"If all the defenses are coming towards me and it's opening up other people, it's a-ok with me. As long as it's creating yards, it's okay with me," Jones told me.
There are several different play variations the Patriots can incorporate off Jones's role, including potentially a fake-and-go where they bluff the screen to hit receivers downfield. Let's hope that's coming.
6. Another Week, Another Round of Criticisms for Play-Caller Matt Patricia
The Patriots unofficial play-caller will face his fair share of criticism for another lackluster week for the offense. New England again leaned on the quick game and screens, with Mac averaging just five air yards per pass attempt. That's not surprising, given the Cardinals heavy blitz tendencies, but it doesn't make for an exciting offense filled with explosive plays.
With the offense's injuries and the matchup, the game plan wasn't our biggest gripe. However, the Pats need to avoid leaving tight end Hunter Henry one-on-one with an edge rusher as they did on Jones's interception. The play design is to simulate a duo run with the interior double-teaming to sell the fake. But Henry can't hold up on those blocking assignments. Let's put players in positions to succeed.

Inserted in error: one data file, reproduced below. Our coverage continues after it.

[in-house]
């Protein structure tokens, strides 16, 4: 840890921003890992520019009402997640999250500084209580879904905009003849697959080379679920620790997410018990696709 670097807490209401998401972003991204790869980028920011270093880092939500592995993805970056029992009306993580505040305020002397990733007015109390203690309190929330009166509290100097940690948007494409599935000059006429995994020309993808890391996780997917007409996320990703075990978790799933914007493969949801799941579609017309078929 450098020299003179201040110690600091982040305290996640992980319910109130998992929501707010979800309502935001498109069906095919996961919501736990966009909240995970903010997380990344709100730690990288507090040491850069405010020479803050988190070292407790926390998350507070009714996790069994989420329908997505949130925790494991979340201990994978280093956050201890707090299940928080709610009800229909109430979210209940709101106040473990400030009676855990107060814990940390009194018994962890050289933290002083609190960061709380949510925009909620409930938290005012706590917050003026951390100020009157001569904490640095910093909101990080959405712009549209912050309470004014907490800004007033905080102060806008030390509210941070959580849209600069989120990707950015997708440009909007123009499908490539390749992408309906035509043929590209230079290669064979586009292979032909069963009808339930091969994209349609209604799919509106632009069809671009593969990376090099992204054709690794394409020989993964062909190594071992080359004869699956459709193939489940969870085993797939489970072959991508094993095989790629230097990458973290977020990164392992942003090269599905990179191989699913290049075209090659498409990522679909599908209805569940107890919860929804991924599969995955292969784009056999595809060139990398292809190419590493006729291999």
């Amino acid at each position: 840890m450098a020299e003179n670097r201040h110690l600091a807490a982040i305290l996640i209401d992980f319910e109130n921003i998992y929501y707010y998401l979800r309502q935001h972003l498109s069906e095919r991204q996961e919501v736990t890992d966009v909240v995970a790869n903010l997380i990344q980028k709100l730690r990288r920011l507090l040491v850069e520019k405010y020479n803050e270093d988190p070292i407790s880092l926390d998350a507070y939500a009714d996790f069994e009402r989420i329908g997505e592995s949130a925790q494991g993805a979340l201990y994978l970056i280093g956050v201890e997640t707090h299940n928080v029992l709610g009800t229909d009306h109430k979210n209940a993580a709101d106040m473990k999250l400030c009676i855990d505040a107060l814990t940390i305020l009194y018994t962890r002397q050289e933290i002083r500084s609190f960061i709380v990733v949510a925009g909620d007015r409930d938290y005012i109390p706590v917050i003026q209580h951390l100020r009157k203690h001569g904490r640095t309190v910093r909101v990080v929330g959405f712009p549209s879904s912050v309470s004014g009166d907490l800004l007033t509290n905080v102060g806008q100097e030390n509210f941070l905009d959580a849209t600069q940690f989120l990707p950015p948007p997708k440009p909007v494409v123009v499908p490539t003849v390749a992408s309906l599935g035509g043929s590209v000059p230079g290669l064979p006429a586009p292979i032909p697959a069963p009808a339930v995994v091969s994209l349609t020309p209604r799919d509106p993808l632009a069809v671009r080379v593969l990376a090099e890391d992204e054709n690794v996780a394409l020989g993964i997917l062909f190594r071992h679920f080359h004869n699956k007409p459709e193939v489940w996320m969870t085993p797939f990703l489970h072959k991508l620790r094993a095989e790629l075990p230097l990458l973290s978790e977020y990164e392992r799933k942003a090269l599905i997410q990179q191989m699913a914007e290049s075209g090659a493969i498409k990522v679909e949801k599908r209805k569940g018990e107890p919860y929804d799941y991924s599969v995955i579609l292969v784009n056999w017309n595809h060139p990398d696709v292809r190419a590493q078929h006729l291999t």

7. Patriots Offensive Line Continues to Hold Offense Back, Especially at Tackle
If you want the Patriots to push the ball downfield more, they need their offensive line to find its form. The Pats tackles, in particular, are having problems with technique. Overshooting their landmarks, getting off-balance in their pass sets, and throwing untimely cut blocks that need an explanation. Unfortunately, a sturdy solution might not be on this roster, making offensive tackle a major off-season priority - like a first-round pick-type priority.